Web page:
Security researchers with Swiss firm modzero have discovered a keylogger buried in an audio driver packaged and distributed by HP since at least Christmas 2015. Although the code doesn’t appear to be intentional or malicious by nature, it’s alarming nevertheless and affected users should take action to remedy the matter.

Update: HP is in the process of releasing a fix for all affected PCs via Windows Update. According to Axios, a fix for 2016 models was released already, while the patch for older 2015 PCs will be released tomorrow (Friday) on both Windows Update and HP's website.

As the security company explains, some commands to control audio hardware depend on special keypresses to toggle specific functions (turning the microphone on and off or controlling a recording LED on the computer, for example).

Code found in the Conexant audio driver is used to intercept and process keyboard input to determine if a special key is pressed that should trigger a specific audio function. Unfortunately, this crude process inadvertently processes everything then writes it to an unencrypted log file.

Modzero says that even though the file is overwritten after each login, its contents can likely easily be monitored by running processes or using forensic tools. For those that make regular incremental backups, it’s possible that a history of all keystrokes from the past couple of years could exist within the backups.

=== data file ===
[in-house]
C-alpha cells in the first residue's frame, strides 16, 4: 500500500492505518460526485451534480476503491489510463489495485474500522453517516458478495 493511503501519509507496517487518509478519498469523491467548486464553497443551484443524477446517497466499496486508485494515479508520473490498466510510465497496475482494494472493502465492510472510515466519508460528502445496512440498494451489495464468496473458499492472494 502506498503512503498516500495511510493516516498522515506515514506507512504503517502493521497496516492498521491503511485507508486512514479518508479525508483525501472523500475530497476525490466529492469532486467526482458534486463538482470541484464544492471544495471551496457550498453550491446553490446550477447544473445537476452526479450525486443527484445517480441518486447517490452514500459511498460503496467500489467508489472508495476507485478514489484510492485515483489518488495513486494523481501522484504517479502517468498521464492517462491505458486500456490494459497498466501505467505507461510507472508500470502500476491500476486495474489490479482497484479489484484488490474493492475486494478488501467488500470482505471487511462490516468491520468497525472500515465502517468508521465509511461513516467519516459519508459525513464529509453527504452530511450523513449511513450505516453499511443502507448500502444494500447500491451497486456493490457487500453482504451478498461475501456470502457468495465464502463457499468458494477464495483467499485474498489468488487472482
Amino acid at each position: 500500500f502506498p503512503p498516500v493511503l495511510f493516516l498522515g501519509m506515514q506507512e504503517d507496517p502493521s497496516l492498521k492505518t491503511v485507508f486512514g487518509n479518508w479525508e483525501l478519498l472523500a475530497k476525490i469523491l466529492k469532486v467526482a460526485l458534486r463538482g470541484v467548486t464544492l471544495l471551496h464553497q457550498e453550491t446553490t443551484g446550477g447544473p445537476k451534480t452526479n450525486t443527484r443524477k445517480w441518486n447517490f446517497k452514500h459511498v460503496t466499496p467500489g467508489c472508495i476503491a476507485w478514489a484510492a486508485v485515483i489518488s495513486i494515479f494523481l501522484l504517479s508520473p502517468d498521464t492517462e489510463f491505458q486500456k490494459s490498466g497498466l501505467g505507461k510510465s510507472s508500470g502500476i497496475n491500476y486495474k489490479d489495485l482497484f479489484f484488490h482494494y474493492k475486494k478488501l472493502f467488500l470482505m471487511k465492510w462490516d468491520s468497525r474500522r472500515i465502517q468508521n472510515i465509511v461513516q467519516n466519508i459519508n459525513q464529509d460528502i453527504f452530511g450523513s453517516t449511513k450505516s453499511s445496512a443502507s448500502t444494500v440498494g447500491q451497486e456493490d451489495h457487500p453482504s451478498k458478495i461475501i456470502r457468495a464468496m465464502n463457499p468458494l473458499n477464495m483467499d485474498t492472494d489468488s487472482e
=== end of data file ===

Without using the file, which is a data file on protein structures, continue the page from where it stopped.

It’s rare that a keylogger is implemented for non-malicious use but that appears to be the case here; pure negligence on the part of the developer.

HP computer users are advised to check whether the program C:\Windows\System32\MicTray64.exe or C:\Windows\System32\MicTray.exe is installed. If found, the firm recommends deleting or renaming the executable to prevent keystrokes from being recorded. Doing so, however, may disable special key function but that’s a fair trade-off IMO.

Additionally, if a C:\Users\Public\MicTray.log file exists, the firm says to delete it immediately.

Modzero said it attempted to do the right thing by contacting both Conexant Systems Inc. and HP Inc. about the issue before going public but neither company responded to any contact requests. Furthermore, Modzero said HP Enterprise refused any responsibility. In accordance with their Responsible Disclosure process, they decided to go ahead and bring the matter to the public’s attention.